French Foreign Minister steps down with criticism of US Syria policy

Friday 05/02/2016
Fabius: There are ambiguities

PARIS - Outgoing French Foreign Minister Laurent Fabius on Wednesday criticised the US role in Syria, saying he did not see "a very strong commitment" from Washington.

"There are ambiguities... You don't get the feeling that there is a very strong commitment," Fabius told reporters shortly before announcing that he was stepping down after nearly four years as Foreign Minister.

Fabius said he did not expect US president Barack Obama to change his stance in the coming months.

“I don’t think that the end of Mr Obama’s mandate will push him to act as much as his minister declares [publicly],” he added, referring to the secretary of state, John Kerry.

“There are words, but actions are different and obviously the Iranians and Russians feel that.”

In an attempt to prevent a collapse of diplomatic efforts to end Syria’s five-year-old civil war, Kerry is pushing for a ceasefire and increased humanitarian aid access ahead of a meeting of the International Syria Support Group in Munich this week.

But opposition delegates and many western officials see little hope of a diplomatic breakthrough while Russia continues to back a Syrian government push for a military victory.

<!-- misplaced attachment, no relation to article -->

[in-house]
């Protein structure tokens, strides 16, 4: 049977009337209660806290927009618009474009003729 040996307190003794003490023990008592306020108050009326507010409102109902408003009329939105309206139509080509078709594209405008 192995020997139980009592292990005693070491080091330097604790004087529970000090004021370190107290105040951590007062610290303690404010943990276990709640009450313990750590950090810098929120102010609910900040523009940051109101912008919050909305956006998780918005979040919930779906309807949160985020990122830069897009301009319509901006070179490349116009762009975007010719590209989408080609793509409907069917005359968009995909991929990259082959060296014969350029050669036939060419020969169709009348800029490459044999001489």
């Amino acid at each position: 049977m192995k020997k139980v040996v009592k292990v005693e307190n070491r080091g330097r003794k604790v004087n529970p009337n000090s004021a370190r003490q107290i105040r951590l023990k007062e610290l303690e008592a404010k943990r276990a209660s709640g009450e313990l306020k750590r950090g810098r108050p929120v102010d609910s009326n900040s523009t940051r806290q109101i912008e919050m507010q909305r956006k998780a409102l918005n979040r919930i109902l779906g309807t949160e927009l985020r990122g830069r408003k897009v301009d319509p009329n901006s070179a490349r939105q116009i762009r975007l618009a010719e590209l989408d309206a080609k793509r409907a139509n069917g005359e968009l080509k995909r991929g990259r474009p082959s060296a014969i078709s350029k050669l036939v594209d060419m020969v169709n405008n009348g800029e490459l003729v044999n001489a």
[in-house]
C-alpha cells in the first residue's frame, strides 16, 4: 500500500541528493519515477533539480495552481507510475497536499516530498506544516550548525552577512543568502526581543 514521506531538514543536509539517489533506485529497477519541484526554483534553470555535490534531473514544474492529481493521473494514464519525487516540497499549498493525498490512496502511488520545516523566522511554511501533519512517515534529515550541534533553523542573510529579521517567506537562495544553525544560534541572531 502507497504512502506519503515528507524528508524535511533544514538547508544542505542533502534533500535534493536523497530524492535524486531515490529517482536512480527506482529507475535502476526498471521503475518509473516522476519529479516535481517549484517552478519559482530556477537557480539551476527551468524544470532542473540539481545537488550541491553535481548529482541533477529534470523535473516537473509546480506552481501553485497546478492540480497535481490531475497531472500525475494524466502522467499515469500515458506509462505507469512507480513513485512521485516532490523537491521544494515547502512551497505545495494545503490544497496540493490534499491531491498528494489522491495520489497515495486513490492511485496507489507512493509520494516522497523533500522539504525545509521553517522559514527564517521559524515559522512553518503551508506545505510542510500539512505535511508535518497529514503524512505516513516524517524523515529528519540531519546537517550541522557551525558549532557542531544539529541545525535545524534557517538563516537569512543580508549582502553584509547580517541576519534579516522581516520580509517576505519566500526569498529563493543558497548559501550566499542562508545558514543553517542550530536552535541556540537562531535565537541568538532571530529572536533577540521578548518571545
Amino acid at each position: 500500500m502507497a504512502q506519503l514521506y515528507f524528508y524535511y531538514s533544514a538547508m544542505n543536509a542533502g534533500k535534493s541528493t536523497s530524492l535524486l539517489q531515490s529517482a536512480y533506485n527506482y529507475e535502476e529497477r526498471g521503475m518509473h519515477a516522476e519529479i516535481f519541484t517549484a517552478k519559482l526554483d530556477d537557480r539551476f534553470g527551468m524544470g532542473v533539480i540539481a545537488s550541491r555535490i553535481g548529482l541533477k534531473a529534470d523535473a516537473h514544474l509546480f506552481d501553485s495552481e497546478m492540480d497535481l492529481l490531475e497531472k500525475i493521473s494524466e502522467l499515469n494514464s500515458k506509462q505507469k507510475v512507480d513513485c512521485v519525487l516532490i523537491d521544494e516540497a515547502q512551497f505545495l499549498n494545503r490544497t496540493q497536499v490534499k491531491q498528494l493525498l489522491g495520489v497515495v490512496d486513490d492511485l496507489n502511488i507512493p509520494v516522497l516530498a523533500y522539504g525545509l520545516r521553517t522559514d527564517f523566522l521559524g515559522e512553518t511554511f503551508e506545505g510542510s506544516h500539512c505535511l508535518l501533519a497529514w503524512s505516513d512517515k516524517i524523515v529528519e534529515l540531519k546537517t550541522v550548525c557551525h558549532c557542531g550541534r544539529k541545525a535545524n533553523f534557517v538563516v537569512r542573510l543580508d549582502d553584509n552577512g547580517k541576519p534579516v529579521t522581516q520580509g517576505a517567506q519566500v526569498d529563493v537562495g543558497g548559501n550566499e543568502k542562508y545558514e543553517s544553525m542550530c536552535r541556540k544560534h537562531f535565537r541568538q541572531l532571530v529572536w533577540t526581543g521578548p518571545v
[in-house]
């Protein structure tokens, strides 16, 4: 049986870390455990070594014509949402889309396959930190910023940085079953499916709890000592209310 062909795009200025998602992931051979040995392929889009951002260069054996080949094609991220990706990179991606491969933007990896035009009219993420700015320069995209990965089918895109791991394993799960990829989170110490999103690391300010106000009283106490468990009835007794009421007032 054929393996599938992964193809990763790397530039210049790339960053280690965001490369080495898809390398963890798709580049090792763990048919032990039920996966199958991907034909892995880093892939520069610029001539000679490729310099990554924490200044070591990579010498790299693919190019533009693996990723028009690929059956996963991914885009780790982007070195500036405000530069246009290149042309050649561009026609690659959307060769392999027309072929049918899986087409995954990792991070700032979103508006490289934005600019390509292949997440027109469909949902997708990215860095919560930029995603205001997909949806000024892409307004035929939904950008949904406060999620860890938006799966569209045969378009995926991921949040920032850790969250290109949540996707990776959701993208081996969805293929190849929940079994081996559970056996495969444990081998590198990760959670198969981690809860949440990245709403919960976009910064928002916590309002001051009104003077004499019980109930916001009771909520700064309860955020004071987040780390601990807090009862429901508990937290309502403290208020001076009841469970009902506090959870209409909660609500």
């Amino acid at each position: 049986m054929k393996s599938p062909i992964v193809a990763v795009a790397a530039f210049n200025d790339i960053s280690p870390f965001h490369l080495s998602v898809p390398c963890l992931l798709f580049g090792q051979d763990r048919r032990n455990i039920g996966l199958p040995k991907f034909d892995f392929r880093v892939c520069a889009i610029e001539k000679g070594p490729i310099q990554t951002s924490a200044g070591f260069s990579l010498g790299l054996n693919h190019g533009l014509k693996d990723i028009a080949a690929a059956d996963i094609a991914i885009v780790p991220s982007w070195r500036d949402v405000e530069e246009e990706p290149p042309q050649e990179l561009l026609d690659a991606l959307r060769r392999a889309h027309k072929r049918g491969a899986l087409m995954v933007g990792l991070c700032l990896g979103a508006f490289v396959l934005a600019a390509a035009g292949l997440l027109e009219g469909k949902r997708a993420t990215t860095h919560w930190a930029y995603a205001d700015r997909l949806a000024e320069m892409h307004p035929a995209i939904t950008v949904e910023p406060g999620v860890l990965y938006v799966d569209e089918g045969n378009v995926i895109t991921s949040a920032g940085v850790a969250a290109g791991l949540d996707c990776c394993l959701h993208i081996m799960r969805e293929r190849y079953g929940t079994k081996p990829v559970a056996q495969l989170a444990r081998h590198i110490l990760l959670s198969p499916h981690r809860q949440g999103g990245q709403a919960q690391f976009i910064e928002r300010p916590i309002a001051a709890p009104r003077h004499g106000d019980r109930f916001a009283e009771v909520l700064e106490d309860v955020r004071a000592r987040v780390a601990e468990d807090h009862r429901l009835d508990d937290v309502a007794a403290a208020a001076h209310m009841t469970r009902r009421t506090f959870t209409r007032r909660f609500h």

Fabius, whose country has been a key backer of the Syrian opposition, said that ambiguity was contributing to the worsening situation.

An offensive by forces loyal to Syrian President Bashar al-Assad, supported by Russian air strikes, against western-backed rebels has caused hundreds of thousands of civilians to flee rebel-held parts of Syria’s largest city, Aleppo.

“When you add [Assad’s] brutality, Russia and Iran’s complicity and the ambiguity you get the drama taking place in Aleppo,” Fabius said.

The outgoing foreign minister also took aim at Moscow, repeating a charge that Russian air strikes are targeting "moderate" opposition groups more than ISIS.

Fabius, 69, was France’s youngest ever Prime Minister when he was appointed, aged 37, in 1984. He is expected to take up a position as head of France’s constitutional court.

Speculation is rife over who could replace him as Foreign Minister, with the Environment Minister and former partner of François Hollande, Segolene Royal, or previous Prime Minister Jean-Marc Ayrault, tipped as possibilities.